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As the oil industry went into full damage control mode following the catastrophic spill in the Gulf of Mexico, their corporate public relations went into overdrive too, with firms across Washington jumping in to help British Petroleum and BP firing up its Facebook page and Twitter feed. The universe of flacks Americans might be seeing on television and quoted in news stories has widened, with BP executives making the rounds, hosting journalists for explainer sessions and corporate PR folks helping craft an image of a company doing everything it can to help.

The industry already had an army of lobbyists and PR hands deployed in Washington to influence the negotiations over climate change legislation (which may be in dire straits thanks to the spill), and BP brought in the international consulting firm the Brunswick Group.

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After the Washington State Democratic party unleashed a barrage of e-mail and website attacks trying to scare potential GOP challenger Dino Rossi from getting into the Senate race, Rossi has started pushing back.

In an interview with the Seattle Post Intelligencer, Rossi avoided personally attacking Sen. Patty Murray (D), but questioned her tactics. "She could stop this with one phone call. After 18 years, is this all she has to run on?" he asked.

The this he is referring to is a series of e-mails and a website designed by the Democratic party attacking Rossi for, in their words, "committing assault on Washington's families."

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Drop this one in the "people say the darndest things" file. A clearly frustrated Harry Reid said today that Republican delays on financial are rooted in their desire to "continue making love to Wall Street." Metaphorically speaking.

"Republicans are having difficulty determining how they can continue making love to Wall Street," Reid said at a press conference this morning. "It's obvious that they do not want to put any decent restrictions on what Wall Street has done or [is] doing."

To provide some meaningful context, last Wednesday, Democrats broke a nearly week-long Republican filibuster of financial reform. The GOP had been refusing to allow debate on the Democrats' bill. But after relenting, they resumed a de facto filibuster, by refusing to allow swift votes on amendments until the principal negotiators of the bill finalize a compromise on how best to liquidate failed financial firms.

Rep. Dave Obey, the powerful chairman of the Appropriations Committee, will be announcing his retirement, multiple news outlets are reporting. Obey (D-WI), has served in the U.S. House since 1969 and he is a close ally of Speaker Nancy Pelosi.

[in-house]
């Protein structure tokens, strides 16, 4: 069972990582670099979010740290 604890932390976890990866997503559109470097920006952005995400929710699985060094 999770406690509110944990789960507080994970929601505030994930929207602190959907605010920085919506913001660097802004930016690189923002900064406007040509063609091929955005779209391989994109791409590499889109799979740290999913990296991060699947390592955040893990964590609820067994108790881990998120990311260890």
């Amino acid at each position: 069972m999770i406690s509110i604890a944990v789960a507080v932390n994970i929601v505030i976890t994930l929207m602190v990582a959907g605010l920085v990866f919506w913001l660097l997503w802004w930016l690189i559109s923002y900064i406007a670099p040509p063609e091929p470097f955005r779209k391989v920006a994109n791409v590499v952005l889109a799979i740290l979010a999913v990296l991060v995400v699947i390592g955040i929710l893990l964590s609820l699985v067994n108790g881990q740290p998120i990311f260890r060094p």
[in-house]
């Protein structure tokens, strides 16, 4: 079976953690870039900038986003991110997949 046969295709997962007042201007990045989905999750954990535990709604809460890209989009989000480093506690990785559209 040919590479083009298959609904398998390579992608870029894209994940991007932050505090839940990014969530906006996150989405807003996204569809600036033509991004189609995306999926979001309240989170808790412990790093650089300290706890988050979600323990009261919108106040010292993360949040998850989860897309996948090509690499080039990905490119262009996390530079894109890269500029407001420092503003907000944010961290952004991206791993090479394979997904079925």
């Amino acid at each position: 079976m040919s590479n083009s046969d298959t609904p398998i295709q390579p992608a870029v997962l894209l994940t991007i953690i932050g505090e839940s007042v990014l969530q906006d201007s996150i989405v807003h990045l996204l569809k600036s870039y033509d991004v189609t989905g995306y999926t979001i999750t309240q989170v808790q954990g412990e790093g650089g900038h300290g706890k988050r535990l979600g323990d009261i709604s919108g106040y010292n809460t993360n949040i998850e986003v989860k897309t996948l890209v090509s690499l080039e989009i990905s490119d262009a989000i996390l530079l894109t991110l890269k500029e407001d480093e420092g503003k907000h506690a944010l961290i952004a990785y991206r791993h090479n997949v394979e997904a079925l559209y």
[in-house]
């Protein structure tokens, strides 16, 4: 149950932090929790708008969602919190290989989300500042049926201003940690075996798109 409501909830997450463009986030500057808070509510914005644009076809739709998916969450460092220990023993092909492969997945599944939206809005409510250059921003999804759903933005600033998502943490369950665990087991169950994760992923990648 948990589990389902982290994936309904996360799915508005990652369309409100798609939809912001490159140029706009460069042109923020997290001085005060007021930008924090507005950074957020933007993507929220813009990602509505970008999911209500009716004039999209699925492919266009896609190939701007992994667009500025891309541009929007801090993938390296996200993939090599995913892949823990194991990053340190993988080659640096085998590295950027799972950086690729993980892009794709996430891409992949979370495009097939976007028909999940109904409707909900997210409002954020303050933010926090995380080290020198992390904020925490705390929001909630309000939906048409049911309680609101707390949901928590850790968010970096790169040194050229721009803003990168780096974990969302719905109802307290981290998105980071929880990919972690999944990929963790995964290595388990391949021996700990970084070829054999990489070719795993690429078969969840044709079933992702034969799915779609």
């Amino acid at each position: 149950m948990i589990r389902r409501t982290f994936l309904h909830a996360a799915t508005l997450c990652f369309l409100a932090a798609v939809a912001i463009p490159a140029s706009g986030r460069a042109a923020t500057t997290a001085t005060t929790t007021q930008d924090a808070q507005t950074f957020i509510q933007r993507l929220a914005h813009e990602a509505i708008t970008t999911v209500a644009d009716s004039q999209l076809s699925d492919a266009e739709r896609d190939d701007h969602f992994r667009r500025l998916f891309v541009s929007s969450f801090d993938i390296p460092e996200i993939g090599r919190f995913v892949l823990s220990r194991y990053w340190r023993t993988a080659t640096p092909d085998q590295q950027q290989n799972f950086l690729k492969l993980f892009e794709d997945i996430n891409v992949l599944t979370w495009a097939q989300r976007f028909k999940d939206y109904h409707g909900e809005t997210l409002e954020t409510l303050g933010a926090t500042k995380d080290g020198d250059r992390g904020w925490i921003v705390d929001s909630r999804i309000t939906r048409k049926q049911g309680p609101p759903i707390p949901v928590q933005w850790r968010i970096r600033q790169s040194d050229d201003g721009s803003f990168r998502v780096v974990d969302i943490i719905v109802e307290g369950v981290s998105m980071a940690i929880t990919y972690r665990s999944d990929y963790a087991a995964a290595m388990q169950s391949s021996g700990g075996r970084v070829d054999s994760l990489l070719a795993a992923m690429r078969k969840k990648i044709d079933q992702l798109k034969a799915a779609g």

Politico is reporting that Obey will announce his decision today. His office announced a 1 p.m. press conference for a "major announcement."

The retirement comes as Democrats are facing a potentially bruising fall midterm election cycle where they could lose 20 or more seats, and as Republicans say they believe they have a fighting chance to recapture the House. Obey's district went for Barack Obama in 2008 by 14 points, but was much closer in 2004 and 2000. John Kerry and Al Gore each won it by one point in those years.

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One of the Republican candidates seeking to run against Rep. Alan Grayson (D-FL), Navy veteran and former airline pilot Dan Fanelli, has a new ad openly advocating the use of racial profiling at airports.

"Does this look like a terrorist?" Fanelli says, pointing to an elderly white man. "Or this?" he asks, turning to a burly tan-skinned man with facial hair.

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Halliburton is back.

The Houston energy services giant once led by Dick Cheney became the corporate bête noire of the Bush years as one of the biggest (and most troubled) Iraq War contractors. But the company had largely faded from public view since President Obama entered office -- until now.

As the provider of crucial cementing services on the oil rig that exploded and set off the massive spill in the Gulf, Halliburton finds itself under scrutiny once again.

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It's been a week since Democrats broke a GOP financial reform filibuster, allowing debate on the legislation on the Senate floor. But debate means amendments, and amendments mean votes, and there have been precisely zero of those since the logjam broke. Why not? Apparently, it's because Repulbicans are unwilling to bring up their own amendments for the time being.

"This is really something," said Senate Majority Leader Harry Reid, visibly angry on the floor yesterday. "[The GOP] will not let us vote on amendments [they] offered, amendments that we've agreed to--they won't let us vote on them."

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Times Square bombing suspect Faisal Shahzad was put on the U.S government's no-fly list at approximately 12:30 p.m. Monday, and airlines were notified of the change three minutes later. At about 3 p.m. the FBI began surveilling Shahzad at his Connecticut apartment. And yet, several hours later -- after somehow eluding the FBI surveillance team -- he received a boarding pass for a flight from JFK to Dubai and made it on board before he was stopped. How'd that happen?

While details are still coming to light, it seems to be a failure at two levels: the FBI surveillance team tracking Shahzad somehow lost track of him, and the United Arab Emirates' national airline apparently didn't catch his name on an updated no-fly list until it was nearly too late.

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